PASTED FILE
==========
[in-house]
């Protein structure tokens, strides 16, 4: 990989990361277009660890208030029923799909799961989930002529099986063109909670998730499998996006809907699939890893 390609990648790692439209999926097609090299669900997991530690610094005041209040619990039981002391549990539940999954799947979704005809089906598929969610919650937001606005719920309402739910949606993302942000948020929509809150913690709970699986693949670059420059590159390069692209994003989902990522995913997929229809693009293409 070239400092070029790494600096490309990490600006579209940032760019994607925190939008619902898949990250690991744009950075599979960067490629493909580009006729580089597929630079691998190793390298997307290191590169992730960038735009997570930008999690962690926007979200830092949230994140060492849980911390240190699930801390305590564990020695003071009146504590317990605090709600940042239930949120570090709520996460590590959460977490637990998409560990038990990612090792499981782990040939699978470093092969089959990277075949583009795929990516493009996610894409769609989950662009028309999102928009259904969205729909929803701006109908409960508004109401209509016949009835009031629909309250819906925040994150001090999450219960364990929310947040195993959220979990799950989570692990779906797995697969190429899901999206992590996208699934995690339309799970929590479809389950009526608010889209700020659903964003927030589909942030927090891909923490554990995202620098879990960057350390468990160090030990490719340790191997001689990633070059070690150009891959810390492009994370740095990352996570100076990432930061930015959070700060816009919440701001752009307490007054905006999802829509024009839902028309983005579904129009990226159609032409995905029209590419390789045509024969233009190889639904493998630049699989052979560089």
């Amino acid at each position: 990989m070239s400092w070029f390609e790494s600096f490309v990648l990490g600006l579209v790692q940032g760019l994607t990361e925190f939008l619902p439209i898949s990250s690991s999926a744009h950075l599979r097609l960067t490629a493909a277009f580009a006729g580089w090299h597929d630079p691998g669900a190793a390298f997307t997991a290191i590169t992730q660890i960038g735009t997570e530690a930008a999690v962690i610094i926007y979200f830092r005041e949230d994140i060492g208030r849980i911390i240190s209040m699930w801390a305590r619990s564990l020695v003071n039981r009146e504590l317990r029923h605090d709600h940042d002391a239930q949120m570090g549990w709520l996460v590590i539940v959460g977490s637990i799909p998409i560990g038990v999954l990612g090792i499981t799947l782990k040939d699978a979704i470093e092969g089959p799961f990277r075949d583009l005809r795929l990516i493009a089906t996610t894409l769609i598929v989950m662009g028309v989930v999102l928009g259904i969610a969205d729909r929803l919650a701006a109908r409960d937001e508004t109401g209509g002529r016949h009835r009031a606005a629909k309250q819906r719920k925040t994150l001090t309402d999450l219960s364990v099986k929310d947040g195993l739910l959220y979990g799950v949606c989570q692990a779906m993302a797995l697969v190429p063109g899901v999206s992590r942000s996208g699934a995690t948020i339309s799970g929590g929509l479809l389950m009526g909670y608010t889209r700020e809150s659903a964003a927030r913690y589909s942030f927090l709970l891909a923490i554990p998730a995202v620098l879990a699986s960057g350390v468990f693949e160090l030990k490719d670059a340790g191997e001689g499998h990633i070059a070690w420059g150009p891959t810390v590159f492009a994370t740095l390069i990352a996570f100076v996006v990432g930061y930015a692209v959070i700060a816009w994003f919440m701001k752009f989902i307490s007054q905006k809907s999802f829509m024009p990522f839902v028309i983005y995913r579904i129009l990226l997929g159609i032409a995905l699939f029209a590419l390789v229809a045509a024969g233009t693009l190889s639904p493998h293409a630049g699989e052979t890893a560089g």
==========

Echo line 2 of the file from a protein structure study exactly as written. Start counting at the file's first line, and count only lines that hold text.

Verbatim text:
């Protein structure tokens, strides 16, 4: 990989990361277009660890208030029923799909799961989930002529099986063109909670998730499998996006809907699939890893 390609990648790692439209999926097609090299669900997991530690610094005041209040619990039981002391549990539940999954799947979704005809089906598929969610919650937001606005719920309402739910949606993302942000948020929509809150913690709970699986693949670059420059590159390069692209994003989902990522995913997929229809693009293409 070239400092070029790494600096490309990490600006579209940032760019994607925190939008619902898949990250690991744009950075599979960067490629493909580009006729580089597929630079691998190793390298997307290191590169992730960038735009997570930008999690962690926007979200830092949230994140060492849980911390240190699930801390305590564990020695003071009146504590317990605090709600940042239930949120570090709520996460590590959460977490637990998409560990038990990612090792499981782990040939699978470093092969089959990277075949583009795929990516493009996610894409769609989950662009028309999102928009259904969205729909929803701006109908409960508004109401209509016949009835009031629909309250819906925040994150001090999450219960364990929310947040195993959220979990799950989570692990779906797995697969190429899901999206992590996208699934995690339309799970929590479809389950009526608010889209700020659903964003927030589909942030927090891909923490554990995202620098879990960057350390468990160090030990490719340790191997001689990633070059070690150009891959810390492009994370740095990352996570100076990432930061930015959070700060816009919440701001752009307490007054905006999802829509024009839902028309983005579904129009990226159609032409995905029209590419390789045509024969233009190889639904493998630049699989052979560089």